For months, the conservative majority has insisted that it will not vote to raise the debt ceiling without drastic cuts in spending, including fundamental changes in the social safety net, and no increase in revenue through change or reform in the tax code. For their part, Democrats have refused to touch Social Security and Medicare/Medicaid, arguing that it is more equitable to let the tax cuts enacted in President George W. Bush’s administration expire. That would mean the wealthiest Americans — that top 1 percent that earns 20 percent of all the income earned in the United States — would contribute more, and those far less fortunate than they wouldn’t forfeit what would be a much larger percentage of their income. The Republicans counter that any increase in taxes on the wealthy and businesses will discourage investment and thus hamper job creation.

The debt ceiling has become hostage to these starkly different perspectives. The unshakable Republican opposition to the debt limit increase — historically a non-issue — is unprecedented: The debt ceiling has been raised 74 times since 1962. Five of the last 10 increases were passed by Republican majorities, all of which included the leaders of today’s opposition, Sen. Mitch McConnell (R-Ky.) and Reps. John Boehner (R-Ohio) and Eric Cantor (R-Va). Even the current budget, which depends on raising the debt ceiling, was approved by Republicans.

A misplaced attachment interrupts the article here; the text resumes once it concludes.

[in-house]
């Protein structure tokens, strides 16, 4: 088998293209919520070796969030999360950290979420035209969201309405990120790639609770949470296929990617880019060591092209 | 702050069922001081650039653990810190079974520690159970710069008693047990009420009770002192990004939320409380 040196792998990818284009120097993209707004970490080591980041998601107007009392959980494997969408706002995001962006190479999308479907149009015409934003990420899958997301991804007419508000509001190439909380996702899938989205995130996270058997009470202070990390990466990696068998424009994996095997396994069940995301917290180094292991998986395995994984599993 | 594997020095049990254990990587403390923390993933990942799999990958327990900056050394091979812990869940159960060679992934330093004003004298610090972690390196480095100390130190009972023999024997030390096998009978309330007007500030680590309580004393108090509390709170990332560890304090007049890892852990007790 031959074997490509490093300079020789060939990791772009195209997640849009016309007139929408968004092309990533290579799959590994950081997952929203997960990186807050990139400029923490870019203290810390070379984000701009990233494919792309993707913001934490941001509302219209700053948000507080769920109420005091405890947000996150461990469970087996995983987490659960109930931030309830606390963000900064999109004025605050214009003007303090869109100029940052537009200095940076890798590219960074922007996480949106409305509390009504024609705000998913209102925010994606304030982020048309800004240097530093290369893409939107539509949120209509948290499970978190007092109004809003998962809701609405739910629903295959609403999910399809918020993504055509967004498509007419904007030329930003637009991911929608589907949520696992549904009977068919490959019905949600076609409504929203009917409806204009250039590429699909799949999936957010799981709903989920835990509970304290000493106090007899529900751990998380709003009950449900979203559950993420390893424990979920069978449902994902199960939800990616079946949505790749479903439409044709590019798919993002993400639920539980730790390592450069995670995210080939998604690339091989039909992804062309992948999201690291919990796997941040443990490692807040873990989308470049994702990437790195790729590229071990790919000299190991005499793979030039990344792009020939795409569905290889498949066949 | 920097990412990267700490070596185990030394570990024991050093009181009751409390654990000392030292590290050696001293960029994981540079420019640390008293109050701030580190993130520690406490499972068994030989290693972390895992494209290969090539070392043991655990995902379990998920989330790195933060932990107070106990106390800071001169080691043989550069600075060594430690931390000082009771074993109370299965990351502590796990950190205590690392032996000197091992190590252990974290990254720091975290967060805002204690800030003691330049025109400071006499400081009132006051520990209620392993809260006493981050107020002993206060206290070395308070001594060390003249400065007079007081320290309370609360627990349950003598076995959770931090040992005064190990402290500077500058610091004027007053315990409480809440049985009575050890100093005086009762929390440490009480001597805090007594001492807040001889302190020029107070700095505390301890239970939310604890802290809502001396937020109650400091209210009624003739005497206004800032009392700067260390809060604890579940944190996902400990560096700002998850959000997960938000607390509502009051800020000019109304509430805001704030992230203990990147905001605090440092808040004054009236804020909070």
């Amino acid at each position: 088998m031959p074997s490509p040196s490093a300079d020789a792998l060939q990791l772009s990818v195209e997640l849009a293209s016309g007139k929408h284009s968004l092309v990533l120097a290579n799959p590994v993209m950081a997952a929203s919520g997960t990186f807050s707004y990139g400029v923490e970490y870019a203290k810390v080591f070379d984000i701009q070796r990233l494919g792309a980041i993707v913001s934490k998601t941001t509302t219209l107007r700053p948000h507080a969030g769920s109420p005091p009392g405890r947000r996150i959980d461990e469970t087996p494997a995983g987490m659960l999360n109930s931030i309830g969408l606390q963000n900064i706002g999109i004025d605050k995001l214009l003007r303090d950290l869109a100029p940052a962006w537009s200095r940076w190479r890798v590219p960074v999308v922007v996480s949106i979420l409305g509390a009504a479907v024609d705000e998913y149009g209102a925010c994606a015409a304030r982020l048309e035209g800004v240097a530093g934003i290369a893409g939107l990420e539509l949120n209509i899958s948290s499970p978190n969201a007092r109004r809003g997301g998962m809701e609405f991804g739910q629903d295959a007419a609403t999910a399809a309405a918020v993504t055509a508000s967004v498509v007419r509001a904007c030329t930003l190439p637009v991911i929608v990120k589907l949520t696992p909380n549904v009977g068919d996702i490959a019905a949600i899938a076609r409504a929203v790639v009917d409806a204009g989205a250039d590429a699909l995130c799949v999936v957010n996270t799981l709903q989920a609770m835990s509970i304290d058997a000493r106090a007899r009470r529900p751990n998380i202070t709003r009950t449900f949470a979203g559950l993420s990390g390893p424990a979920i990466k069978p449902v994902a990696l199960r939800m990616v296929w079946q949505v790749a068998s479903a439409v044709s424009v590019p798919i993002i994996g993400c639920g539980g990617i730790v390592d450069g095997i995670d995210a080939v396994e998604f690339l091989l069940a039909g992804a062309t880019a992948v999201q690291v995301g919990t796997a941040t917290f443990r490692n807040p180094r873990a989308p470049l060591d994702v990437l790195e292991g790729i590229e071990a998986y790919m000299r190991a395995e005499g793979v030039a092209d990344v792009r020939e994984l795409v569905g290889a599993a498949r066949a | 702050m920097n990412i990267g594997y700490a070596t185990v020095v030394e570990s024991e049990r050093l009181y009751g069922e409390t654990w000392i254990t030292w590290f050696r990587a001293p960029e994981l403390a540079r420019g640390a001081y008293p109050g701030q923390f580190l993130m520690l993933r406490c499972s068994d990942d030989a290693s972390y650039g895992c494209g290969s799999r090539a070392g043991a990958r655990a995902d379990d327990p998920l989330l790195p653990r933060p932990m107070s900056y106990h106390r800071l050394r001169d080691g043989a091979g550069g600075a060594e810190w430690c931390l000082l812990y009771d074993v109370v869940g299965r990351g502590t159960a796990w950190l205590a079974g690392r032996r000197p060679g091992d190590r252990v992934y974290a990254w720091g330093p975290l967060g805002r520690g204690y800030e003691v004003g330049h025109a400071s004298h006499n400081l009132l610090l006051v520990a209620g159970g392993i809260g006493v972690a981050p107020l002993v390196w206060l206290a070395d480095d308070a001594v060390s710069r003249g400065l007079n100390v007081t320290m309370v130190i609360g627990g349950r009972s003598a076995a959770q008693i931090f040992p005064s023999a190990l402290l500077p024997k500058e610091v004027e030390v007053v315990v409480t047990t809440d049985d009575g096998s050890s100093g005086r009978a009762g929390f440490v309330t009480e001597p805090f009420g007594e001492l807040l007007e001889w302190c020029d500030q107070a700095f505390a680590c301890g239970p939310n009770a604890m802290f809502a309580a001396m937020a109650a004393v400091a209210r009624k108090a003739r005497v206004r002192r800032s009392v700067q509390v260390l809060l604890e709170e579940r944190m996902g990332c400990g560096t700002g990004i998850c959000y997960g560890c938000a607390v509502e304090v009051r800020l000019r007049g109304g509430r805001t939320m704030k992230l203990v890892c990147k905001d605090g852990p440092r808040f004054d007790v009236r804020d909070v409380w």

CBS News

If Republicans and Democrats fail to resolve their differences, warned Federal Reserve Chairman Ben Bernanke on July 13, the country would face a “huge financial calamity.” Treasury Secretary Tim Geithner predicted that the closer we get to the deadline, the more risk and uncertainty will rile the markets.

In fact, the deadline may well be before Aug. 2. On July 13, Moody’s Investors Service put the U.S. credit rating under review for possible downgrade, a reminder, Sen. Chuck Schumer (D-N.Y.) observed, that the deadline for these negotiations is “whenever the credit markets decide it is.” Schumer also noted, “The irreversible consequences of a potential rating downgrade could occur ahead of an actual default.” And so it was. Bloomberg reported that in Asia, Moody’s threat to lower the U.S. credit rating depressed the U.S. dollar. It hit a new low against the yen and suffered a steep loss against the euro.